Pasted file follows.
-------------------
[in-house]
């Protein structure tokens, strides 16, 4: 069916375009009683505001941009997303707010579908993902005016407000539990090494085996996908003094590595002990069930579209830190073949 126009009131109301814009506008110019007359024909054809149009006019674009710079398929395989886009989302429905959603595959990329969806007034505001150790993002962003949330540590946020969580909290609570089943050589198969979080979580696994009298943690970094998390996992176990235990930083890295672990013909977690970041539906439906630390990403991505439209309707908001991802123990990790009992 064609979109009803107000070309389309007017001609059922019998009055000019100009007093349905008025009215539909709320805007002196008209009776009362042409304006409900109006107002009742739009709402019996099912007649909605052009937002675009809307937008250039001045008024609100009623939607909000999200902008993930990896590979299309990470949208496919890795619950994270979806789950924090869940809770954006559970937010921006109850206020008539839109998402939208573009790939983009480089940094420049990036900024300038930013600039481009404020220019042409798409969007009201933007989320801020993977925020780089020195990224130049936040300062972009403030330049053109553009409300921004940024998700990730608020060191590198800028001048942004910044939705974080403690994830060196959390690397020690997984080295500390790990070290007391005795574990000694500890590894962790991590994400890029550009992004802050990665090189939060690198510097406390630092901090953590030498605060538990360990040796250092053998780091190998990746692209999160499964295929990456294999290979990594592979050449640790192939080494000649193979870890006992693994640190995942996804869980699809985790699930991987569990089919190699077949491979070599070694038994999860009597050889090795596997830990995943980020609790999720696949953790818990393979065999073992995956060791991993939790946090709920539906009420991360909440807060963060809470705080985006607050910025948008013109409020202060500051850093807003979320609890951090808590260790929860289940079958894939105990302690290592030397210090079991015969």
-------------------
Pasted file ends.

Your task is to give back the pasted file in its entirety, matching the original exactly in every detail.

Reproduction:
[in-house]
């Protein structure tokens, strides 16, 4: 069916375009009683505001941009997303707010579908993902005016407000539990090494085996996908003094590595002990069930579209830190073949 126009009131109301814009506008110019007359024909054809149009006019674009710079398929395989886009989302429905959603595959990329969806007034505001150790993002962003949330540590946020969580909290609570089943050589198969979080979580696994009298943690970094998390996992176990235990930083890295672990013909977690970041539906439906630390990403991505439209309707908001991802123990990790009992 064609979109009803107000070309389309007017001609059922019998009055000019100009007093349905008025009215539909709320805007002196008209009776009362042409304006409900109006107002009742739009709402019996099912007649909605052009937002675009809307937008250039001045008024609100009623939607909000999200902008993930990896590979299309990470949208496919890795619950994270979806789950924090869940809770954006559970937010921006109850206020008539839109998402939208573009790939983009480089940094420049990036900024300038930013600039481009404020220019042409798409969007009201933007989320801020993977925020780089020195990224130049936040300062972009403030330049053109553009409300921004940024998700990730608020060191590198800028001048942004910044939705974080403690994830060196959390690397020690997984080295500390790990070290007391005795574990000694500890590894962790991590994400890029550009992004802050990665090189939060690198510097406390630092901090953590030498605060538990360990040796250092053998780091190998990746692209999160499964295929990456294999290979990594592979050449640790192939080494000649193979870890006992693994640190995942996804869980699809985790699930991987569990089919190699077949491979070599070694038994999860009597050889090795596997830990995943980020609790999720696949953790818990393979065999073992995956060791991993939790946090709920539906009420991360909440807060963060809470705080985006607050910025948008013109409020202060500051850093807003979320609890951090808590260790929860289940079958894939105990302690290592030397210090079991015969």